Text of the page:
If you haven't eaten or heard of this awesome stuff, you've really been missing out. A few years back, my mom stumbled upon a magazine article about Hoppin' John, and we've had it for dinner every New Year's Day since. It has become something to look forward to every January 1st, as if beginning a new calendar year isn't enough on its own.

So... What is it?

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In its most basic form, Hoppin' John is composed of pork, peas, and rice. Specifics can vary, such as the vegetables and pork used, but black-eyed peas are a traditional staple (even though they aren't really peas). This southern tradition has been gracing tables since the 1840s. The dish is meant to bring luck, wealth, and peace in the new year to those who eat it. Pork and black eyed-peas were thought to bring luck, and black-eyed peas symbolized wealth as well. Kale or collard greens are often included in the dish as a symbol of paper money, and "gold" corn bread is typically served as a side. You're pretty much starting off the new year with a bowl of metaphorical money, which is awesome. If you want to get literal, you can put a penny underneath each bowl to enhance the wealth-earning potential of your Hoppin' John. If you add tomatoes, you get the added benefit of prosperous health in the next year. 

How do I make it?

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Debatably the best part of Hoppin' John is how easy it is to make (check it out here). In case you're hungover and don't want to cook at all on New Year's Day, I suggest making making the dish ahead of time and heat it up on the stove while you're getting ready to eat. It's essentially a stew, so all it really takes is some chopping, simmering, and seasoning. Although adding more ingredients won't necessarily have the same effect as the penny, there is plenty of room to take creative liberties when cooking. You can add bell pepper, jalapenos, garlic, onions, bacon, Tabasco... pretty much whatever you want. If you're vegetarian or vegan, leave out the pork and use vegetable stock (here's a vegan cornbread recipe, too!). Don't worry, you'll still get the luck and wealth benefits.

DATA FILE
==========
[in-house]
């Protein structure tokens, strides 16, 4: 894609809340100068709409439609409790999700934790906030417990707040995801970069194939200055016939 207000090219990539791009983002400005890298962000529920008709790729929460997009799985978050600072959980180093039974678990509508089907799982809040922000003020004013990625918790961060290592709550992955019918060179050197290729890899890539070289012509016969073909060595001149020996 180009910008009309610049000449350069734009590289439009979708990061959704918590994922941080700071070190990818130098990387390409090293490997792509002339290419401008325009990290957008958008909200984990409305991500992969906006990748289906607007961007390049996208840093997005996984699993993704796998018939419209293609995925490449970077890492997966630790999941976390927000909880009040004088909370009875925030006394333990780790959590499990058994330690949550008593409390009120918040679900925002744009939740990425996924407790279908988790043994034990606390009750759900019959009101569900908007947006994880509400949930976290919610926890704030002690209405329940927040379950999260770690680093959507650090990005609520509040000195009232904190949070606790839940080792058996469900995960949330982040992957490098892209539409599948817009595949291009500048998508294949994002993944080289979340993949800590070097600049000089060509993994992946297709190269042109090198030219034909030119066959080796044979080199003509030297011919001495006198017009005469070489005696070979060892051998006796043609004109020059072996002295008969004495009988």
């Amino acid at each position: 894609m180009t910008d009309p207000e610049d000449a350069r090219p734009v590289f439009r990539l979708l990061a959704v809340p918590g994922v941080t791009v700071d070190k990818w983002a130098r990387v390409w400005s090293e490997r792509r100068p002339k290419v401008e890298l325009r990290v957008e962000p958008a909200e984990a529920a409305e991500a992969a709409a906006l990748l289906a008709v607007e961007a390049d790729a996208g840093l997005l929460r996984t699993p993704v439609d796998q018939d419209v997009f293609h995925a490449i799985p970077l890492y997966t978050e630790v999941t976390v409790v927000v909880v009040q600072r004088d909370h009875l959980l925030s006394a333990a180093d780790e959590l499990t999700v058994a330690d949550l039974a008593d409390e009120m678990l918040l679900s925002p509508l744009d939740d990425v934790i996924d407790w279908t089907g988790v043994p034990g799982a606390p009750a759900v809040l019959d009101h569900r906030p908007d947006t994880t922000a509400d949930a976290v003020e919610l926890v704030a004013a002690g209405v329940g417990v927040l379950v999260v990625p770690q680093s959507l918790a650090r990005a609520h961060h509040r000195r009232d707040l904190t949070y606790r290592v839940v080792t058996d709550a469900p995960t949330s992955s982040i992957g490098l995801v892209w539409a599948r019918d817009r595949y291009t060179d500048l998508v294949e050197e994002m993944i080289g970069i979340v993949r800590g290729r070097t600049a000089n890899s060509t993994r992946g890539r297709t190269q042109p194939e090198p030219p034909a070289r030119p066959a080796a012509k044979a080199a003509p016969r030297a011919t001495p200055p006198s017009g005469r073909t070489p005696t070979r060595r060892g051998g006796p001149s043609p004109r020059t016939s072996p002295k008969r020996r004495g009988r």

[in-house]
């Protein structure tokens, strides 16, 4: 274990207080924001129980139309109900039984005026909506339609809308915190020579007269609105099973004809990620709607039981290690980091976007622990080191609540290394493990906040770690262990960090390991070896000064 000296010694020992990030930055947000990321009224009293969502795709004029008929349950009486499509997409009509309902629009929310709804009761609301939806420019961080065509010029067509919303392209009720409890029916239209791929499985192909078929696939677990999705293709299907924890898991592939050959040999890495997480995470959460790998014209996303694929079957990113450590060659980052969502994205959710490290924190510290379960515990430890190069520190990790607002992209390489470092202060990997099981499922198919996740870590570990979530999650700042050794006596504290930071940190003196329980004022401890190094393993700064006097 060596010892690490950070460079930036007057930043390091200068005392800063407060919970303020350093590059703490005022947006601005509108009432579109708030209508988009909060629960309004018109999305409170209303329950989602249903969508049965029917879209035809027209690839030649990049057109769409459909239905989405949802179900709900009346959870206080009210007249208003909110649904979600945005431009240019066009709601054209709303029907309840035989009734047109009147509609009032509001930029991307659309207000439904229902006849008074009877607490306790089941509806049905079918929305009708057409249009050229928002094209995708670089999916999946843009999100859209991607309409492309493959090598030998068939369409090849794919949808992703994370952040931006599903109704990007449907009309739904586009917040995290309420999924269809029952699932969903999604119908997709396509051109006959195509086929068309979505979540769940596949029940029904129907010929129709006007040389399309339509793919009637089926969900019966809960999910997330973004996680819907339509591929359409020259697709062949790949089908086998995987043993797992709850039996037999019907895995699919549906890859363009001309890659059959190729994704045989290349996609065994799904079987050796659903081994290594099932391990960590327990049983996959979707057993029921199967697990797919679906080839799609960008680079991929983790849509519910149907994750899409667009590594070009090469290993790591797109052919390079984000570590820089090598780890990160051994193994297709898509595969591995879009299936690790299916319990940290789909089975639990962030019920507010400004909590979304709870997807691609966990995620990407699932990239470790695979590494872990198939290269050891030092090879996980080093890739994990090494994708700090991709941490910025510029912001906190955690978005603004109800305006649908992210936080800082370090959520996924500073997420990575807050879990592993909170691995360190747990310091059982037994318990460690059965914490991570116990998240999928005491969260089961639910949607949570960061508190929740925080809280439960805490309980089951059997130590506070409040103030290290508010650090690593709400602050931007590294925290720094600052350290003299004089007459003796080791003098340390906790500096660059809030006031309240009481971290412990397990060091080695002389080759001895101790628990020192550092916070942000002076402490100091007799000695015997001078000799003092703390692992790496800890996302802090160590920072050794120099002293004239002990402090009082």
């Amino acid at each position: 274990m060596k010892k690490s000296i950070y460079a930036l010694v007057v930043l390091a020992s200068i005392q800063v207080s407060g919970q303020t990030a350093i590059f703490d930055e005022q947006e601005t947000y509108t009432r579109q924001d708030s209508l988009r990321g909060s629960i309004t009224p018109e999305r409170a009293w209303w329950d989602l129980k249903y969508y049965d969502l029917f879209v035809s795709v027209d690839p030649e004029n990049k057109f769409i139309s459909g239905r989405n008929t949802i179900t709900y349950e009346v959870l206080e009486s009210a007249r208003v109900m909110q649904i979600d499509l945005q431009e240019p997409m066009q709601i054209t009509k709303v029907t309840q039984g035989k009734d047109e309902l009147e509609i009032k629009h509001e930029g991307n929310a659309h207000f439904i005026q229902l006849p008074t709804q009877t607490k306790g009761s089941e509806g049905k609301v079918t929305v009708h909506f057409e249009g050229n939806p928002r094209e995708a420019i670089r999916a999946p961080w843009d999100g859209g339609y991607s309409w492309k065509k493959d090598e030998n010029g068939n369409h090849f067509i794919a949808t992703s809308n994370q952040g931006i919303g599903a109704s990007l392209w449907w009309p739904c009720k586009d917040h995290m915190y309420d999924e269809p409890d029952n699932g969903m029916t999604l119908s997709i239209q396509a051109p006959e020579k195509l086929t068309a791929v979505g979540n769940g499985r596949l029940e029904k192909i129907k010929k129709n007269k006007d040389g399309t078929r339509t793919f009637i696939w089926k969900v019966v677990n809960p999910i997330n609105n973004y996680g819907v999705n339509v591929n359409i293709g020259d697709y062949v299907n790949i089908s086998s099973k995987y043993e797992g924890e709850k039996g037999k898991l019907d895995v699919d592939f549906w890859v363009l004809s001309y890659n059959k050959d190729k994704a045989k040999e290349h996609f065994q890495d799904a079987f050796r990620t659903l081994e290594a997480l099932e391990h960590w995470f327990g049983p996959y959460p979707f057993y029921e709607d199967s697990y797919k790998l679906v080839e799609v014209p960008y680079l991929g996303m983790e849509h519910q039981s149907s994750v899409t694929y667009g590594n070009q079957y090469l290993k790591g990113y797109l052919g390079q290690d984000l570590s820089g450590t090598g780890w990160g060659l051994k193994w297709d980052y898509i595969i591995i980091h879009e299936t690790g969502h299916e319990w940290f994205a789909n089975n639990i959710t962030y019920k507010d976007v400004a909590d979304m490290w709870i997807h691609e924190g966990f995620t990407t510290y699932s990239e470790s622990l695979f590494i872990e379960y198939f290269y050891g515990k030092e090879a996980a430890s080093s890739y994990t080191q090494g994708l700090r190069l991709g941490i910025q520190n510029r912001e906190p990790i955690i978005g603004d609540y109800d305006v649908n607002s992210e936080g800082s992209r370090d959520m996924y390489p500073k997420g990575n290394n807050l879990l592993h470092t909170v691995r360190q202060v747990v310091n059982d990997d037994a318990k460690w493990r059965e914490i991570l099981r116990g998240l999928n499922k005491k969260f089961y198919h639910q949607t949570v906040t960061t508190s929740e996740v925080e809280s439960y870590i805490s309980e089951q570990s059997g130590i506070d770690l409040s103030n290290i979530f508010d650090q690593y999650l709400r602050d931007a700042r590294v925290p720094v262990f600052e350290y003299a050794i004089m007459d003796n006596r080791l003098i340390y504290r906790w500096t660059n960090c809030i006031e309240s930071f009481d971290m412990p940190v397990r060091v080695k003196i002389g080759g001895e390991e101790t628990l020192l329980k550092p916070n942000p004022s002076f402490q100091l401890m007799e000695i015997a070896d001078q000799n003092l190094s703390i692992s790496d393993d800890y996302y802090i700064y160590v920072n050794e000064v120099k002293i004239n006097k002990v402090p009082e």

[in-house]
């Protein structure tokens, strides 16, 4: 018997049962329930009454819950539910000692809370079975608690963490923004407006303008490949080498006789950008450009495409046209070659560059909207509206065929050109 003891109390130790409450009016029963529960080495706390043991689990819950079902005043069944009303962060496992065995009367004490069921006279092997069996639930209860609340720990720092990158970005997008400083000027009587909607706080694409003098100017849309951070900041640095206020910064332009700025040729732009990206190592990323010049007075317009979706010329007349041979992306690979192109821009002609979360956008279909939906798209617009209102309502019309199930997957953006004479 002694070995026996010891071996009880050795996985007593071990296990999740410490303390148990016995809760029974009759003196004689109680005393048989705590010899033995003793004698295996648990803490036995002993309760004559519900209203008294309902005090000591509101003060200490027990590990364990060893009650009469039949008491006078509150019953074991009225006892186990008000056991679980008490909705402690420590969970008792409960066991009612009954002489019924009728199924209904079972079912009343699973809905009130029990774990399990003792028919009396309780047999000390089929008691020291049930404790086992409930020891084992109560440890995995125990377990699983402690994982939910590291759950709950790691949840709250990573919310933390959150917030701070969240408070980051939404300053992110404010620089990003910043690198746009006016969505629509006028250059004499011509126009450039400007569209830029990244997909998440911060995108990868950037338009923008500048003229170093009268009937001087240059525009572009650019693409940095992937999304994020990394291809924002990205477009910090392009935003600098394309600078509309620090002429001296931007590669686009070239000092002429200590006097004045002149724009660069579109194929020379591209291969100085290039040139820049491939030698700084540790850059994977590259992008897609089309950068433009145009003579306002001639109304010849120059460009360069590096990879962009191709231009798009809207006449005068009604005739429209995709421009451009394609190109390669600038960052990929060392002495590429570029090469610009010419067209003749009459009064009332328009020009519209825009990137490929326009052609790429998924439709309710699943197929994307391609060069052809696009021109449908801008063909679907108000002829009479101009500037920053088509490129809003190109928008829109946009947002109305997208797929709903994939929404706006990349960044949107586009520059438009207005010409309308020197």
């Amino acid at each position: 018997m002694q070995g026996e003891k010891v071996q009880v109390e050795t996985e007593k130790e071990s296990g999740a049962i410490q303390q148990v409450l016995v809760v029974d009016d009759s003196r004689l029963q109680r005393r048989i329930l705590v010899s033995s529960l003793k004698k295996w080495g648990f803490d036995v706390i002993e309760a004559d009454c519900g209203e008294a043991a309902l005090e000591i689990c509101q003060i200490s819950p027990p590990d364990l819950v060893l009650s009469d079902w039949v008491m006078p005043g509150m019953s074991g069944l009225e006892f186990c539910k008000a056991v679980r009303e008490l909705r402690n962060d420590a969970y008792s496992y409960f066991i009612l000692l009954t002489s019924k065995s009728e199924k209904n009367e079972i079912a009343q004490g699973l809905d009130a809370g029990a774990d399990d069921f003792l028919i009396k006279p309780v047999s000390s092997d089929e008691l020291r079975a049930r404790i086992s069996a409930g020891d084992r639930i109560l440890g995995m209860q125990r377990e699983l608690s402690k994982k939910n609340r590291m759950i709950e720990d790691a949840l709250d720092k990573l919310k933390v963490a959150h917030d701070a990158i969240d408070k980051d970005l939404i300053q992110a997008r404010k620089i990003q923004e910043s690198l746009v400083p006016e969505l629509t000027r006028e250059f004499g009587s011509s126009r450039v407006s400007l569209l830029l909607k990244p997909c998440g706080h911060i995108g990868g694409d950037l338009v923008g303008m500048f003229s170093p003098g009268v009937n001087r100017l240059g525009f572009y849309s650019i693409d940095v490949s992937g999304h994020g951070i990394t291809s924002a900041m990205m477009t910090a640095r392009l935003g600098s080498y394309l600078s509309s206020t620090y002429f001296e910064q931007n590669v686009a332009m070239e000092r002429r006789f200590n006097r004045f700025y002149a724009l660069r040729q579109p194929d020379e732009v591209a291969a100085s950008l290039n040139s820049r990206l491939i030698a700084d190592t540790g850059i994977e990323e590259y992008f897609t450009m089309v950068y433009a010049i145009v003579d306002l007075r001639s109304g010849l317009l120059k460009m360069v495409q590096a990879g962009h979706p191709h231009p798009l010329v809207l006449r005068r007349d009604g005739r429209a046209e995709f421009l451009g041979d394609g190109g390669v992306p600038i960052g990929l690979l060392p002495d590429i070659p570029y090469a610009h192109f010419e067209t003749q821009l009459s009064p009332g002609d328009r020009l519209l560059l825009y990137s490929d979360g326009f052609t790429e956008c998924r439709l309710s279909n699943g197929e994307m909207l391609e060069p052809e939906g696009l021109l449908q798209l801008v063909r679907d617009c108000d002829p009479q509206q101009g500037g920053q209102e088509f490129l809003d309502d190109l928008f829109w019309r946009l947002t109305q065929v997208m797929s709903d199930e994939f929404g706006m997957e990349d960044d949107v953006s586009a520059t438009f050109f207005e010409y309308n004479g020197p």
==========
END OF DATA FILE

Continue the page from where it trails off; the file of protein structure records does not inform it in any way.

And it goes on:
Why is it called "Hoppin' John?"

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Long story short: nobody really knows. Tradition states that an old man in Charleston who people called Hoppin' John sold peas and rice on the streets. Another origin says that children would hop around the dining room table in excitement before sitting down to eat the delicious dish. Maybe an obsolete southern custom is inviting in guests by saying "hop in, John." We'll leave it up to your discretion to pick your favorite spin on the story.

Whether you're looking for a prosperous new year or just need a simple but hearty meal, Hoppin' John should be your new go-to. No matter how you choose to customize it, you've got the benefit of good food, luck, and (fingers crossed!) good fortune. Kudos to The South for this one - it's definitely worthy of a try. Happy New Year.